Astronomy 500: Black Hole Physics (Spring 2006)
Fridays, 12:30 - 1:20, Astronomy #119

Instructor: Nicole Vogt
Contact: 646-6522, nicole [at]
Office hours:   Tuesdays and Thursdays 11:35 - 12:50, Astronomy #203
Texts: Black Holes, White Dwarfs and Neutron Stars: The Physics of Compact Objects,
by Shapiro & Teukolsky
  Gravitation, by Thorne, Misner, & Wheeler

The seminar will focus on a few current astronomical issues related to black holes, rather than on the theoretical physics which motivate their construction. A working knowledge of basic black hole physics will be assumed, but we will not assume that you are greatly conversant with general relativity. Two texts are recommended above, for background reading in black hole physics.

Performance will be judged on the basis of individual seminar presentations, verbal and written work related to the presentations of other students, and (perhaps) a few short homework assignments.

You are responsible for reading the Presentation article(s) each week, and for participating actively in discussion of each paper each week. I emphasize the importance of doing so; it will be critical to maintaining the professional level of our seminar. Hard copies will be provided on request.

Seminar presentations should be created for display with a laptop and projector (speak with Jon Holtzman to guarantee that you have the hardware you need on your presentation day). You may work in PPT, HTML, PDF, or any other common file format. Practice your talk several times before you give it, so that you appear polished and can focus on communicating the science rather than reading the slides.

I recommend reading at least one paper mentioned in the Introduction of your article (to establish context and motivation), and at least one paper mentioned in the Conclusions (to understand the implications of the work). Having done so, be sure to integrate this information into your presentation.

Your presentation should discuss the major conclusions of the papers, and place it in the context of its field. Theoretical papers should be examined for connections to actual data, in the form of testable predictions. What are the extended ramifications, if a particular theory is correct? What are the alternatives, if it is incorrect? For observational papers, it may be appropriate to walk through the observational and analysis techniques in detail. If you disagree with a paper, do not hesitate to criticize it!

As a general rule, show figures in your presentation but avoid including large tables of data (the audience cannot read them quickly, and will be far more interested in your conclusions that in the raw numbers). You may assume that your audience has read the paper once for themselves.

Attendance at seminar is mandatory. Up to one absence may be excused, for (a) a planned trip to a major telescope or to work with collaborators in which you will play a significant role, or (b) an unplanned bout of diphtheria. Discuss case (a) scenarios with me well ahead of time.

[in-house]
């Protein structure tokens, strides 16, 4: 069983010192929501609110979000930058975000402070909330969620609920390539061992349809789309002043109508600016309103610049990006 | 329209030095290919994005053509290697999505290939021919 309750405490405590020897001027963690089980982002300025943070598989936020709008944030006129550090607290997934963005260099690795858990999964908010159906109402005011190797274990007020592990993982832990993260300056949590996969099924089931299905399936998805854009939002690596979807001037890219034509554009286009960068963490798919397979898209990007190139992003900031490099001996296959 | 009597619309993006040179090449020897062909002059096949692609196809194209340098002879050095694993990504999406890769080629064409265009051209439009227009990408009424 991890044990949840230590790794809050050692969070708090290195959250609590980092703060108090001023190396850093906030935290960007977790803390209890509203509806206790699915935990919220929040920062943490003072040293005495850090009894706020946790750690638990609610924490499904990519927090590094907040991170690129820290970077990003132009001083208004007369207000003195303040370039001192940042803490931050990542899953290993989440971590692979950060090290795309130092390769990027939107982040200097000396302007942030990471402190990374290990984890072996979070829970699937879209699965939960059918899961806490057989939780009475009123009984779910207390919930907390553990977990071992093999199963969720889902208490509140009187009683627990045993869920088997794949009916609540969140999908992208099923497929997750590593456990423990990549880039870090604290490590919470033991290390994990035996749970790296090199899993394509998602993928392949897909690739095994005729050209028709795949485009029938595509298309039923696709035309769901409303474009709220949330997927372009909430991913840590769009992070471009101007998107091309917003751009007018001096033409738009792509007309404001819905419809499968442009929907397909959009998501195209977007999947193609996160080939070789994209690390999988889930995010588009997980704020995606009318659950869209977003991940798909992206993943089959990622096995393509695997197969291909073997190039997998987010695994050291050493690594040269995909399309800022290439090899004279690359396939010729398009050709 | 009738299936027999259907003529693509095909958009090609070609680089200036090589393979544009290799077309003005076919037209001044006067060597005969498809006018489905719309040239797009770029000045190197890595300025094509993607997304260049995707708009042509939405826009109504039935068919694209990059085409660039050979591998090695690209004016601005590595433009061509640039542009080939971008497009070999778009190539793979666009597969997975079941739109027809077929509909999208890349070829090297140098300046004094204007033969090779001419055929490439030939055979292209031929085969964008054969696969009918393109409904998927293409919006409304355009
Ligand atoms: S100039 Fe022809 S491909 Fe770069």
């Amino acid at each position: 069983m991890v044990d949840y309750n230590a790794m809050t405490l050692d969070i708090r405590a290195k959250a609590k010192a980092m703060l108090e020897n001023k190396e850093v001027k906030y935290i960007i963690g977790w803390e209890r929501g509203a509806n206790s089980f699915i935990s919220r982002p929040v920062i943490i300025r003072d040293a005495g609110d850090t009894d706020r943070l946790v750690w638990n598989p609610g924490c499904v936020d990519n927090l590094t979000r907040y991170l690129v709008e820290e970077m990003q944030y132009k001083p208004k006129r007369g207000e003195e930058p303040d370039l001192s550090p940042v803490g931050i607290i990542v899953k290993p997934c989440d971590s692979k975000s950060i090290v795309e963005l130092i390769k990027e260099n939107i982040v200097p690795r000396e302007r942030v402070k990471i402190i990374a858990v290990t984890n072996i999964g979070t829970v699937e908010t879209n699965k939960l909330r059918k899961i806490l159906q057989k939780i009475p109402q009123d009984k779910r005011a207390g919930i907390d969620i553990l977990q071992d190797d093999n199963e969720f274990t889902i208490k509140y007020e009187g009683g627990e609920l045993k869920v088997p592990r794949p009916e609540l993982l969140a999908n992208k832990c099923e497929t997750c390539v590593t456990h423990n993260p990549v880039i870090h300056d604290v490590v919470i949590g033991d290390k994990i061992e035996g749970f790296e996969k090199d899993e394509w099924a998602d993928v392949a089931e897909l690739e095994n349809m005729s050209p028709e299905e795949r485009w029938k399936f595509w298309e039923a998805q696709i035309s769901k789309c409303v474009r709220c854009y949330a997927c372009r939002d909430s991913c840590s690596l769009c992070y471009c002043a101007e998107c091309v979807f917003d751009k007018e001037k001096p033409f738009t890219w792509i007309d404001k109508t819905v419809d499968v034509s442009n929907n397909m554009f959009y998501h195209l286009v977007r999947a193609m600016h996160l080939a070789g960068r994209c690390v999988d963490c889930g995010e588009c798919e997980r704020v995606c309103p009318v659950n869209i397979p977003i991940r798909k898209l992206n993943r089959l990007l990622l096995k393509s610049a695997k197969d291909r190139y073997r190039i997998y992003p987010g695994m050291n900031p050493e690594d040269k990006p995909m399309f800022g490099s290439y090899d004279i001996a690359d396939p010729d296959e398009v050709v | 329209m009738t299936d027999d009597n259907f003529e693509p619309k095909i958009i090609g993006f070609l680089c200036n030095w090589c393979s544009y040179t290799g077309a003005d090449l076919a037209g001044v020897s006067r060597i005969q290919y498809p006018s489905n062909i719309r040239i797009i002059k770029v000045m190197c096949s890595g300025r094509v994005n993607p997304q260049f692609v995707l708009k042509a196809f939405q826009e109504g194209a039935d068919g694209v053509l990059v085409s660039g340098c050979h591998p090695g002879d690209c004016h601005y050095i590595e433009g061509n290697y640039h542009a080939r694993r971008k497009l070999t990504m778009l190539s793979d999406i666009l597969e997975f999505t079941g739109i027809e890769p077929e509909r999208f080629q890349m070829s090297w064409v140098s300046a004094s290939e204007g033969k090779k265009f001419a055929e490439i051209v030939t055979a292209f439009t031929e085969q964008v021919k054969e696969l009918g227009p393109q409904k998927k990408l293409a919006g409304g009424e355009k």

Seminar Program
Date     Presenter  Paper
Feb.   3NicoleIntroduction
Feb. 10JamesA Relationship between Nuclear Black Hole Mass and Galaxy Velocity Dispersion
Gebhardt et al. 2000, ApJ, 539, L13-L16
Feb. 17Cat Evidence for a Supermassive Black Hole in the S0 Galaxy NGC 3245
Barth et al. 2001, ApJ, 555, 685-708
Feb. 24JessicaEvidence for a Black Hole from High Rotation Velocities in a sub-parsec Region of NGC4258
Miyoshi et al. 1995, Nature, 373, 127-129
   The Link between Warm Molecular Disks in Maser Nuclei and Star Formation near the Black Hole at the Galactic Center
Milosavljevic & Loeb 2004, ApJ, 604, L45-48
Mar.   3JillianStellar Orbits around the Galactic Center Black Hole
Ghez et al. 2005, ApJ, 620, 744-757
Mar. 10RobertoSpiral Structure in the Circumnuclear Disk at the Center of NGC 4258
Maoz 1995, ApJ, 455, L131-L134
  Dynamical Constraints on Alternatives to Supermassive Black Holes in Galactic Nuclei
Maoz 1998, ApJ, 494, L181-L184
Mar. 17JoeQuasars and Galaxy Formation
Silk & Rees 1998, A&A, 331, L1-L4
  Ultraluminous Starbursts from Supermassive Black Hole-induced Outflows
Silk 2005, MNRAS, 364, 1337-1342
Mar. 31MikeThe Slope of the Black Hole Mass versus Velocity Dispersion Correlation
Tremaine et al. 2002, ApJ, 574, 740-753
Apr.   7AshleyUntangling the Merger History of Massive Black Holes with LISA
Hughes 2002, MNRAS, 331, 805-816
Apr. 10LinghongObservational Evidence for the Co-evolution of Galaxy Mergers, Quasars, and the Blue/Red Galaxy Transition
(note: Monday)Hopkins, Bundy, Hernquist & Ellis 2006, ApJ, submitted
  Black Holes in Galaxy Mergers: Evolution of Quasars
Hopkins et al. 2005, ApJ, 630, 705-715
Apr. 21PaulPresent-Day Growth of Black Holes and Bulges: The Sloan Digital Sky Survey Perspective
Heckman et al. 2004, ApJ, 613, 109-118
Apr. 28DougActive Galactic Nuclei with Candidate Intermediate-Mass Black Holes
Greene & Ho, 2004, ApJ, 610, 722-736